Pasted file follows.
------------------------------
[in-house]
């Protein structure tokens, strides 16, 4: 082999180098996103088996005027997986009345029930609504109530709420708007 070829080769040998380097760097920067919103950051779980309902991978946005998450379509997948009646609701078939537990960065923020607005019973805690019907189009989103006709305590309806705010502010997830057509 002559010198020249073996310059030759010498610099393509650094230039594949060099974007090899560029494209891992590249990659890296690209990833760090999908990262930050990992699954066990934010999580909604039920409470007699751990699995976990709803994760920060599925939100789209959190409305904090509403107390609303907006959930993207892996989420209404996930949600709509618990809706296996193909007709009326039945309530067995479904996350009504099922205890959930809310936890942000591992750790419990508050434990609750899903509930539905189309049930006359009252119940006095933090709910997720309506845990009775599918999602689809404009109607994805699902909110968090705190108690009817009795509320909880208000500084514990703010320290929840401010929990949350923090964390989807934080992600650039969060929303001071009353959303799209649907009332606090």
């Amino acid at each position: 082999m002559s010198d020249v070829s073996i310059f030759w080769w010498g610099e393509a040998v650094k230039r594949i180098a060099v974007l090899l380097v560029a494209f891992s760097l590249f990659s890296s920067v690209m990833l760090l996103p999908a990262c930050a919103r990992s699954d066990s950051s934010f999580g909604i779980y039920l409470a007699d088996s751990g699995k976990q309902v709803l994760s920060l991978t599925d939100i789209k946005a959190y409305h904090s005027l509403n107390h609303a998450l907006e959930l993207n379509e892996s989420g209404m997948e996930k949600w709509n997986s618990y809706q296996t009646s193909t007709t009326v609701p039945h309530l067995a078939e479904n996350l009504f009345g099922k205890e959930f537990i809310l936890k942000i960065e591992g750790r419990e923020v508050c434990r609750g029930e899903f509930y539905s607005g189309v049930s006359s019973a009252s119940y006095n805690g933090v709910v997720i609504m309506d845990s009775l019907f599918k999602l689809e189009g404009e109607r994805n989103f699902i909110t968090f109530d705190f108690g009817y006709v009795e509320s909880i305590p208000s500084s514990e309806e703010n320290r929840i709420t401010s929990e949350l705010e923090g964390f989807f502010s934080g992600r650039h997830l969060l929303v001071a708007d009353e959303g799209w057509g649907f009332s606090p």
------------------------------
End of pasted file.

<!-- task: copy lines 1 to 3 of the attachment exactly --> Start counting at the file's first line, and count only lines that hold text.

[in-house]
């Protein structure tokens, strides 16, 4: 082999180098996103088996005027997986009345029930609504109530709420708007 070829080769040998380097760097920067919103950051779980309902991978946005998450379509997948009646609701078939537990960065923020607005019973805690019907189009989103006709305590309806705010502010997830057509 002559010198020249073996310059030759010498610099393509650094230039594949060099974007090899560029494209891992590249990659890296690209990833760090999908990262930050990992699954066990934010999580909604039920409470007699751990699995976990709803994760920060599925939100789209959190409305904090509403107390609303907006959930993207892996989420209404996930949600709509618990809706296996193909007709009326039945309530067995479904996350009504099922205890959930809310936890942000591992750790419990508050434990609750899903509930539905189309049930006359009252119940006095933090709910997720309506845990009775599918999602689809404009109607994805699902909110968090705190108690009817009795509320909880208000500084514990703010320290929840401010929990949350923090964390989807934080992600650039969060929303001071009353959303799209649907009332606090």
């Amino acid at each position: 082999m002559s010198d020249v070829s073996i310059f030759w080769w010498g610099e393509a040998v650094k230039r594949i180098a060099v974007l090899l380097v560029a494209f891992s760097l590249f990659s890296s920067v690209m990833l760090l996103p999908a990262c930050a919103r990992s699954d066990s950051s934010f999580g909604i779980y039920l409470a007699d088996s751990g699995k976990q309902v709803l994760s920060l991978t599925d939100i789209k946005a959190y409305h904090s005027l509403n107390h609303a998450l907006e959930l993207n379509e892996s989420g209404m997948e996930k949600w709509n997986s618990y809706q296996t009646s193909t007709t009326v609701p039945h309530l067995a078939e479904n996350l009504f009345g099922k205890e959930f537990i809310l936890k942000i960065e591992g750790r419990e923020v508050c434990r609750g029930e899903f509930y539905s607005g189309v049930s006359s019973a009252s119940y006095n805690g933090v709910v997720i609504m309506d845990s009775l019907f599918k999602l689809e189009g404009e109607r994805n989103f699902i909110t968090f109530d705190f108690g009817y006709v009795e509320s909880i305590p208000s500084s514990e309806e703010n320290r929840i709420t401010s929990e949350l705010e923090g964390f989807f502010s934080g992600r650039h997830l969060l929303v001071a708007d009353e959303g799209w057509g649907f009332s606090p």